This latest Republican election conspiracy theory is out of control

If you’re looking for an object lesson in yet another difference between Republicans and Democrats, check out New Jersey and Virginia. Both states hosted recent gubernatorial races. Both races were close. In New Jersey, the Democratic Governor Phil Murphy won re-election. In Virginia, the Republican candidate Glenn Youngkin won. The difference? The transfer of power from the Democrat to the Republican in Virginia was peaceful, cordial, civilised and thoughtful. In New Jersey the post-election atmosphere remains hostile, peevish, angry, sulky and accusatory.

Even though it’s clear he’s been defeated, the New Jersey Republican candidate Jack Ciattarelli (as I write this) has yet to concede. He’s proving himself to be what most Republicans are: small-minded, paranoid and fractious.

Monday was the last day for mail-in ballots in New Jersey. There are tens of thousands of provisional ballots remaining to be counted. The victorious Murphy campaign estimates there could be 57,400 provisional ballots, while the defeated Ciattarelli team insists there could be 70,000 provisional ballots. Does he really believe all of those uncounted ballots could be for him?

Whichever it is, Ciattarelli lost. His ungracious refusal to accept this obvious fact exposes an aspect to the Republican psyche that is characteristically immature. One saving grace is the Democrat was also the incumbent. At least he doesn’t have to come and physically throw Ciattarelli out of the building.

Back in Virginia, in the runup to the election the Republican echo chamber was full of lies about how Democrats were going to steal the election. The narrative was that the only way Republicans could win was by a huge margin. Donald Trump warned that because of the “margin of fraud in Virginia” the Republican victory would need to be overwhelming. Well, it wasn’t.

In fact the election was very close, 50.7% to 48.5% (not including other candidates), and if fraud had been at play on the scale the Republicans are alleging it should have been easy indeed for Democrats to sneak in the necessary votes for a victory — had they been cheating. They could have done what Trump wanted Georgia to do, “find” the necessary votes. They didn’t, because they weren’t cheating, never tried to and probably couldn’t if they wanted to.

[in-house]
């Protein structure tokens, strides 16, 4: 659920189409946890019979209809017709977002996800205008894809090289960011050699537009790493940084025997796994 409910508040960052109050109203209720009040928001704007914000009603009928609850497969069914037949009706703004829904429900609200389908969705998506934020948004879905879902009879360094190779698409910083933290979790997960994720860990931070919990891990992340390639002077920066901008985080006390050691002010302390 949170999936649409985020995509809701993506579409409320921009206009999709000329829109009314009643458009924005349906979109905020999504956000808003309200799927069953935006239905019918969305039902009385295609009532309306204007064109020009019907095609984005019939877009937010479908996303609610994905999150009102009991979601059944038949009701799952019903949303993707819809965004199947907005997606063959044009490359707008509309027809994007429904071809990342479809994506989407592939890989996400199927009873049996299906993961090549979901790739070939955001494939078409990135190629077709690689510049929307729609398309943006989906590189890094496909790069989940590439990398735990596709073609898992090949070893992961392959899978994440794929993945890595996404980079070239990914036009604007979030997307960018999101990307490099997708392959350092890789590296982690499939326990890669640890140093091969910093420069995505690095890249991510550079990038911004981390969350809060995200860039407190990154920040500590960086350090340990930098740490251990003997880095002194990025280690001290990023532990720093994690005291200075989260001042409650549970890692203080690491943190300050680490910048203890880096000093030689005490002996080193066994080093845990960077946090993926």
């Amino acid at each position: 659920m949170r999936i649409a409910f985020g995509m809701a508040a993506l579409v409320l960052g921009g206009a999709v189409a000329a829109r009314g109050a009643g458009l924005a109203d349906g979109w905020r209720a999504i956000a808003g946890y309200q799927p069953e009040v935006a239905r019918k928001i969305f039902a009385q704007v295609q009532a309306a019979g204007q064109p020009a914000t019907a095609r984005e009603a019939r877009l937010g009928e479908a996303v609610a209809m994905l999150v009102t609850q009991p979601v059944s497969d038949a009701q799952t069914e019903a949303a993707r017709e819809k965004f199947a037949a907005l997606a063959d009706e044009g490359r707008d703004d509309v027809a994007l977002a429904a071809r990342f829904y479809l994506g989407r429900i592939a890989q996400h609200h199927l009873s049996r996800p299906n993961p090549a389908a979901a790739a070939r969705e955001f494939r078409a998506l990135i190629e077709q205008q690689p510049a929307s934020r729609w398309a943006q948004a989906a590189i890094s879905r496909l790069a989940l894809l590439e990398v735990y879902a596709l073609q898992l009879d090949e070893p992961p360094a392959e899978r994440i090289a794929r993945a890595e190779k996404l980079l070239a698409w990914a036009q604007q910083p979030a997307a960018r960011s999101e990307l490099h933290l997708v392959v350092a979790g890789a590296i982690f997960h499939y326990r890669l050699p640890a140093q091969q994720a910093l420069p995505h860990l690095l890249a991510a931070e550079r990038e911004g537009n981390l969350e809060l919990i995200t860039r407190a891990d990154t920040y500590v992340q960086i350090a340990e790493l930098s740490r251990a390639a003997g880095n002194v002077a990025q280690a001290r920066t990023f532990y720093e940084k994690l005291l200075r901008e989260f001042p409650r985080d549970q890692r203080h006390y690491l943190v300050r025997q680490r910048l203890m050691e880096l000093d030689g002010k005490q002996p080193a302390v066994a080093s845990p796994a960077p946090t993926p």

Prior to the election Steve Bannon, who is still flouting the law by refusing to answer a Congressional subpoena, was telling his followers that Democrats were going to steal the Virginia election. Fox News gadfly Tucker Carlson was darkly hinting the same. So was former Speaker-of-the-House Newt Gingrich. Everybody was preparing for a just-in-case Democratic win. When it didn’t happen they gathered up their tin hats, their red-faced, red-hatted, red-baiting stifled outrages and tucked them back in their post-election closet with Hunter Biden, Hillary’s emails and the hordes of “illegals” storming the border.

Also, when one contemplates the 2020 election, it’s easy to forget that we in fact also lost part of that one, too. Our 2018 margin of victory shrank. The 2020 Democratic majority in the House is smaller than the 2018 majority. Had we been “stealing” the election would that have happened? Why is it, then, if we could cheat the presidential results we didn’t do the same for Democratic House members? Why didn’t we cheat our way to a more decisive Senate win?

Like all conspiracy theories that require the Monolithic Foe to be at once all-powerful and oddly incompetent, this one doesn’t stand the test of careful scrutiny either. That’s why conspiracy theories are full of the sound and fury of loud slogans, and not the calm and reasoned examination all such matters require for the truth to emerge.

   

So at least one important narrative in the Virginia election is being widely missed. In a way the Virginia gubernatorial election was a triumph of the American system. The peaceful transition of power is perhaps the most important Constitutional principle that America has gifted to the world. Like all things beautiful about the American experiment, the Republicans of today are trying to destroy that too. And, as ever, ladies and gentlemen, brothers and sisters, comrades and friends, stay safe.

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